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With dwindling support, the Carlsbad Music Festival hits up Kickstarter.
With dwindling support, the Carlsbad Music Festival hits up Kickstarter.

The simple math works like this: another $8000 needs to be pledged this week or the Carlsbad Music Festival gets a big fat zero. At the time of writing, 32 potential donors have thus far pledged just over $4000 toward a goal of $12,000. The Kickstarter campaign returns are enough to give anyone the shivers, but festival founder/producer Matthew McBane is unyielding. “That money is crucial to running the festival. We have to get it.”

Carlsbad Music Fest founder/producer Matthew McBane selects "adventurous music," naming rock, jazz, contemporary classical, and even Kenyan percussion acts.

McBane, who lives in Brooklyn these days but spends a good deal of time in Carlsbad, tells the Reader that the Carlsbad fest has used Kickstarter in the past to supplement grants that have dried up.“There was a special-events grant we’d been getting from the City of Carlsbad for $10,000, but it had a three-year limit.” He used Kickstarter to replace that money, for example. “We raised another $5000 using Kickstarter last year, but this year we decided to go for $12,000, since it’s our 12th anniversary of putting on the festival.”

Other grants come to the nonprofit music festival through the county board of supervisors. “From them, we get what’s called a Community Enhancement grant. This year, we got $8000 to help with both the festival and our Music Walk next June. The City of Carlsbad Arts Office gives us another $8000, and then we get private donations, sponsorships, and ad revenues from selling space in the programs.”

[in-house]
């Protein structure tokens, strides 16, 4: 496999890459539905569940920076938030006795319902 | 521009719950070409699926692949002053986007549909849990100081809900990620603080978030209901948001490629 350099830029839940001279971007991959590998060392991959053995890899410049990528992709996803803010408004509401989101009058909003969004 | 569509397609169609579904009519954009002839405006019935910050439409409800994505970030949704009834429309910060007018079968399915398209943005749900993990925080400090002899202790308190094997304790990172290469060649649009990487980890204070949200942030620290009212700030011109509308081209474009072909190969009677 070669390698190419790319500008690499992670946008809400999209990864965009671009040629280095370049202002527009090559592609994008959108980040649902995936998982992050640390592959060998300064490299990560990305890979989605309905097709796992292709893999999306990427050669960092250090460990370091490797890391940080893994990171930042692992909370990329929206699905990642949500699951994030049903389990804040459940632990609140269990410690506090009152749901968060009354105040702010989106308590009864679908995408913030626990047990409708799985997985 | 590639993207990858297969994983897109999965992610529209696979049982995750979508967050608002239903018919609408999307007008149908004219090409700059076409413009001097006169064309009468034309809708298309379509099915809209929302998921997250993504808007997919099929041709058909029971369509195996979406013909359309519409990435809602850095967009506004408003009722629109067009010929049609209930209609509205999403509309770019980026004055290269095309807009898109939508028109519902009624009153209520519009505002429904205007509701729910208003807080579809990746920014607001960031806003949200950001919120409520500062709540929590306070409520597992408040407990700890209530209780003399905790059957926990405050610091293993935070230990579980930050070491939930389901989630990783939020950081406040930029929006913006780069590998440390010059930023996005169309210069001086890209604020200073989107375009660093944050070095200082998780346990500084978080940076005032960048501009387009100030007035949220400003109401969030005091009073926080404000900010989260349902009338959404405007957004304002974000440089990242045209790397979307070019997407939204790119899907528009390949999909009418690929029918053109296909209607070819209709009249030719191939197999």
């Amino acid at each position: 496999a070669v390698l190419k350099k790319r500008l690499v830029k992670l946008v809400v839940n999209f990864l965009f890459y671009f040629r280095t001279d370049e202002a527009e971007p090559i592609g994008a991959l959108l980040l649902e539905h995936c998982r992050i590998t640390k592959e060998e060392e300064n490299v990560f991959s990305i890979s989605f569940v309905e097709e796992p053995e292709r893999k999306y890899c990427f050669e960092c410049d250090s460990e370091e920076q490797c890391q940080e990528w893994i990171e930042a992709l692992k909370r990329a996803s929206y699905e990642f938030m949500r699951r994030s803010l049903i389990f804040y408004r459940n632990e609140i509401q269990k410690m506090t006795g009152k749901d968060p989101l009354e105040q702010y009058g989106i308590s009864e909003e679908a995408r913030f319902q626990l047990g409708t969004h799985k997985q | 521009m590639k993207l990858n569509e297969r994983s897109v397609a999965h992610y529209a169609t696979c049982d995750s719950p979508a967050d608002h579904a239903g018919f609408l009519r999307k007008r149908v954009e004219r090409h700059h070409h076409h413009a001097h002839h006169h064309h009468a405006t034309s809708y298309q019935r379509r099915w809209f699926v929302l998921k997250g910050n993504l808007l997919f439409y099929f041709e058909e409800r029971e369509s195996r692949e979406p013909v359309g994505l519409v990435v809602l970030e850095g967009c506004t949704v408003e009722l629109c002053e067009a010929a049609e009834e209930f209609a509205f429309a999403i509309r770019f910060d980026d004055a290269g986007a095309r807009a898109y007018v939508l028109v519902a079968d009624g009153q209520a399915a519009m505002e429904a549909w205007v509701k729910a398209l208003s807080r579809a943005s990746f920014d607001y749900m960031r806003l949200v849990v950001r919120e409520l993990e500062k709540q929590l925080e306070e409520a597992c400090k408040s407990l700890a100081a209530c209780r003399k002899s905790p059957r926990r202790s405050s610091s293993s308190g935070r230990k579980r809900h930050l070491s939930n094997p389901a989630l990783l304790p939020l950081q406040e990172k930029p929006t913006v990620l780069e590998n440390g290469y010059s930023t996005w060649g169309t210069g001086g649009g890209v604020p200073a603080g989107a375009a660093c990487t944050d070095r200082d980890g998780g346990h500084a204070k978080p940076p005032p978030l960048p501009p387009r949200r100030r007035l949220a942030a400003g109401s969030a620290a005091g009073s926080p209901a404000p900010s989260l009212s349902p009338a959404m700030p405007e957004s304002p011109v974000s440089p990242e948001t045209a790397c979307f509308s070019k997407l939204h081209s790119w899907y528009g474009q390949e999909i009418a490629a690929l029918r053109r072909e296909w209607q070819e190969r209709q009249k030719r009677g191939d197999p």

McBane explains that the festival, with the exception of a few ticketed events, is free to the public. “I try to select for diversity,” he says, naming rock, jazz, contemporary classical, even Kenyan percussionists in a mix that he calls “adventurous music. Our audience, therefore, is across the age spectrum.” He says the event draws some 4500 in attendance each year.

“All of our musicians are paid [this year the festival plans to stage 120 performers over three days], and then we have our production costs, like staging and equipment, festival staff, and salaries for three year-round employees.” McBane, 36, started the Carlsbad Music Festival after he graduated from USC. He’s a composer by trade and he fronts his own band, which has likewise appeared at his festival. Who watches the farm while he’s on the East Coast? “Kate Oberjat, the festival managing director, she’s in Carlsbad full-time.”

Meanwhile, the money clock is counting down.

“Well, if we don’t make our Kickstarter goal, then we’d have to radically cut back on the free concerts.”

The festival will be held August 28–30.

[Prior to publication, Carlsbad Music Festival achieved their goal, raising $12,250 from 58 backers — Ed.]